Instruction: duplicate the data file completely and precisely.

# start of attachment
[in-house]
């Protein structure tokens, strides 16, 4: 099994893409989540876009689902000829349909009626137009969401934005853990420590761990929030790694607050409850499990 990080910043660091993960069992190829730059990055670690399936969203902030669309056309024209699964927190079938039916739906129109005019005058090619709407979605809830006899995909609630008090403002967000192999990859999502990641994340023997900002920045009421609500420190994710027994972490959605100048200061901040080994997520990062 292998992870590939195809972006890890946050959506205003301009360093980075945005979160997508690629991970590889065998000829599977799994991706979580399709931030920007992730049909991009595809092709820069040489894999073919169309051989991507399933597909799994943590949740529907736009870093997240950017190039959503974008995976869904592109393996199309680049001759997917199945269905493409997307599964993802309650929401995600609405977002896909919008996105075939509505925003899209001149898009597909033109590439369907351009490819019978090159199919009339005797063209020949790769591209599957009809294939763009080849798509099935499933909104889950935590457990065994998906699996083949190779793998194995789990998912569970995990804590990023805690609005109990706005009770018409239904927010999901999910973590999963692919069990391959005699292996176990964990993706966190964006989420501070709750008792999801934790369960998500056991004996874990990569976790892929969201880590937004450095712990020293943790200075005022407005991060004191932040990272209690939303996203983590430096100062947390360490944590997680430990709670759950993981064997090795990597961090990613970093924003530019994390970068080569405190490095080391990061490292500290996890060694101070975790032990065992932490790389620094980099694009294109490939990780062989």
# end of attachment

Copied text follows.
[in-house]
């Protein structure tokens, strides 16, 4: 099994893409989540876009689902000829349909009626137009969401934005853990420590761990929030790694607050409850499990 990080910043660091993960069992190829730059990055670690399936969203902030669309056309024209699964927190079938039916739906129109005019005058090619709407979605809830006899995909609630008090403002967000192999990859999502990641994340023997900002920045009421609500420190994710027994972490959605100048200061901040080994997520990062 292998992870590939195809972006890890946050959506205003301009360093980075945005979160997508690629991970590889065998000829599977799994991706979580399709931030920007992730049909991009595809092709820069040489894999073919169309051989991507399933597909799994943590949740529907736009870093997240950017190039959503974008995976869904592109393996199309680049001759997917199945269905493409997307599964993802309650929401995600609405977002896909919008996105075939509505925003899209001149898009597909033109590439369907351009490819019978090159199919009339005797063209020949790769591209599957009809294939763009080849798509099935499933909104889950935590457990065994998906699996083949190779793998194995789990998912569970995990804590990023805690609005109990706005009770018409239904927010999901999910973590999963692919069990391959005699292996176990964990993706966190964006989420501070709750008792999801934790369960998500056991004996874990990569976790892929969201880590937004450095712990020293943790200075005022407005991060004191932040990272209690939303996203983590430096100062947390360490944590997680430990709670759950993981064997090795990597961090990613970093924003530019994390970068080569405190490095080391990061490292500290996890060694101070975790032990065992932490790389620094980099694009294109490939990780062989």